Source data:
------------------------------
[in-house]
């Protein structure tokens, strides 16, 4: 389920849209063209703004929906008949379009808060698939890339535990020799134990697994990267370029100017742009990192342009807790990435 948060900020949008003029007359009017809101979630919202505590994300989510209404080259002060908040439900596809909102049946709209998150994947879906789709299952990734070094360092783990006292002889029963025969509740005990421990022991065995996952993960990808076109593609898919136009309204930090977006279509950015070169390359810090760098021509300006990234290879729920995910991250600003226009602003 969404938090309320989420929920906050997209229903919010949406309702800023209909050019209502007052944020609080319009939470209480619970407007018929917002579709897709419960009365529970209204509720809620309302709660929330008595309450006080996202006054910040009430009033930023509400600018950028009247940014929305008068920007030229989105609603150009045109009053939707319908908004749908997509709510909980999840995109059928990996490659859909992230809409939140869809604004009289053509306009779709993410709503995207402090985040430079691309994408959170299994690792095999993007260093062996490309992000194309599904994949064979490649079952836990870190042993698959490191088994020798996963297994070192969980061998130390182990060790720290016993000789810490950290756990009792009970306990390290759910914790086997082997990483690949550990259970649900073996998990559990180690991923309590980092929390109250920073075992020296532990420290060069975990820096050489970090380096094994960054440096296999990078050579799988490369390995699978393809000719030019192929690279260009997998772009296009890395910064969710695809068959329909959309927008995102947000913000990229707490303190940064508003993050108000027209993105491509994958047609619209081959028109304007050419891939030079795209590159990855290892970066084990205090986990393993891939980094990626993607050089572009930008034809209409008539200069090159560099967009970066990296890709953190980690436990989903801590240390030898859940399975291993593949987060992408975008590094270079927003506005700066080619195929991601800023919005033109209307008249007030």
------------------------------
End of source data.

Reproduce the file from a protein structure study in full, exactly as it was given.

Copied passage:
[in-house]
């Protein structure tokens, strides 16, 4: 389920849209063209703004929906008949379009808060698939890339535990020799134990697994990267370029100017742009990192342009807790990435 948060900020949008003029007359009017809101979630919202505590994300989510209404080259002060908040439900596809909102049946709209998150994947879906789709299952990734070094360092783990006292002889029963025969509740005990421990022991065995996952993960990808076109593609898919136009309204930090977006279509950015070169390359810090760098021509300006990234290879729920995910991250600003226009602003 969404938090309320989420929920906050997209229903919010949406309702800023209909050019209502007052944020609080319009939470209480619970407007018929917002579709897709419960009365529970209204509720809620309302709660929330008595309450006080996202006054910040009430009033930023509400600018950028009247940014929305008068920007030229989105609603150009045109009053939707319908908004749908997509709510909980999840995109059928990996490659859909992230809409939140869809604004009289053509306009779709993410709503995207402090985040430079691309994408959170299994690792095999993007260093062996490309992000194309599904994949064979490649079952836990870190042993698959490191088994020798996963297994070192969980061998130390182990060790720290016993000789810490950290756990009792009970306990390290759910914790086997082997990483690949550990259970649900073996998990559990180690991923309590980092929390109250920073075992020296532990420290060069975990820096050489970090380096094994960054440096296999990078050579799988490369390995699978393809000719030019192929690279260009997998772009296009890395910064969710695809068959329909959309927008995102947000913000990229707490303190940064508003993050108000027209993105491509994958047609619209081959028109304007050419891939030079795209590159990855290892970066084990205090986990393993891939980094990626993607050089572009930008034809209409008539200069090159560099967009970066990296890709953190980690436990989903801590240390030898859940399975291993593949987060992408975008590094270079927003506005700066080619195929991601800023919005033109209307008249007030």